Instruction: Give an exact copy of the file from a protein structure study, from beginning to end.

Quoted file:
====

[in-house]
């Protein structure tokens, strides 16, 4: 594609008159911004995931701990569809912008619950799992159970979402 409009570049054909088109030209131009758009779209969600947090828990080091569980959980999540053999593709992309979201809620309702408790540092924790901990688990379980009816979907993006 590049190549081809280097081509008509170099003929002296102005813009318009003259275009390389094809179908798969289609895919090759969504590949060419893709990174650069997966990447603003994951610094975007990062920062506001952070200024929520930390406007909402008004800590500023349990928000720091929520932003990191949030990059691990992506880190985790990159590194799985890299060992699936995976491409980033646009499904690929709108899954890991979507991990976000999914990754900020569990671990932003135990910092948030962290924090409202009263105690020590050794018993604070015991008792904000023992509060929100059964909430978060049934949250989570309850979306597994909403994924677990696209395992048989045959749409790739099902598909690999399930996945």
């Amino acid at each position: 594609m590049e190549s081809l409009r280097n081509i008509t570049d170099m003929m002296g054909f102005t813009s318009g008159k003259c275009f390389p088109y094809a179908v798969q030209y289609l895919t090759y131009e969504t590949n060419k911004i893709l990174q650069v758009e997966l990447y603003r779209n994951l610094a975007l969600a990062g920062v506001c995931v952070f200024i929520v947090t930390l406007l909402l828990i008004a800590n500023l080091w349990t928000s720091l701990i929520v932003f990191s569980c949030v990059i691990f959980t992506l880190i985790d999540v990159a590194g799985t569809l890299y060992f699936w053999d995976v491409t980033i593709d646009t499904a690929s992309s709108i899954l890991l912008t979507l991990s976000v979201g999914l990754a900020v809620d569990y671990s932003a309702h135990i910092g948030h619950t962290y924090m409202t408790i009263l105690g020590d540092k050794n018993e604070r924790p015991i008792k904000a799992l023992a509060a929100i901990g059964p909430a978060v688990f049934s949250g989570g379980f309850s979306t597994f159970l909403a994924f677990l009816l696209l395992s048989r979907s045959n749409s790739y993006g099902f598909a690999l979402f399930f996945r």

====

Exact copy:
[in-house]
């Protein structure tokens, strides 16, 4: 594609008159911004995931701990569809912008619950799992159970979402 409009570049054909088109030209131009758009779209969600947090828990080091569980959980999540053999593709992309979201809620309702408790540092924790901990688990379980009816979907993006 590049190549081809280097081509008509170099003929002296102005813009318009003259275009390389094809179908798969289609895919090759969504590949060419893709990174650069997966990447603003994951610094975007990062920062506001952070200024929520930390406007909402008004800590500023349990928000720091929520932003990191949030990059691990992506880190985790990159590194799985890299060992699936995976491409980033646009499904690929709108899954890991979507991990976000999914990754900020569990671990932003135990910092948030962290924090409202009263105690020590050794018993604070015991008792904000023992509060929100059964909430978060049934949250989570309850979306597994909403994924677990696209395992048989045959749409790739099902598909690999399930996945």
């Amino acid at each position: 594609m590049e190549s081809l409009r280097n081509i008509t570049d170099m003929m002296g054909f102005t813009s318009g008159k003259c275009f390389p088109y094809a179908v798969q030209y289609l895919t090759y131009e969504t590949n060419k911004i893709l990174q650069v758009e997966l990447y603003r779209n994951l610094a975007l969600a990062g920062v506001c995931v952070f200024i929520v947090t930390l406007l909402l828990i008004a800590n500023l080091w349990t928000s720091l701990i929520v932003f990191s569980c949030v990059i691990f959980t992506l880190i985790d999540v990159a590194g799985t569809l890299y060992f699936w053999d995976v491409t980033i593709d646009t499904a690929s992309s709108i899954l890991l912008t979507l991990s976000v979201g999914l990754a900020v809620d569990y671990s932003a309702h135990i910092g948030h619950t962290y924090m409202t408790i009263l105690g020590d540092k050794n018993e604070r924790p015991i008792k904000a799992l023992a509060a929100i901990g059964p909430a978060v688990f049934s949250g989570g379980f309850s979306t597994f159970l909403a994924f677990l009816l696209l395992s048989r979907s045959n749409s790739y993006g099902f598909a690999l979402f399930f996945r």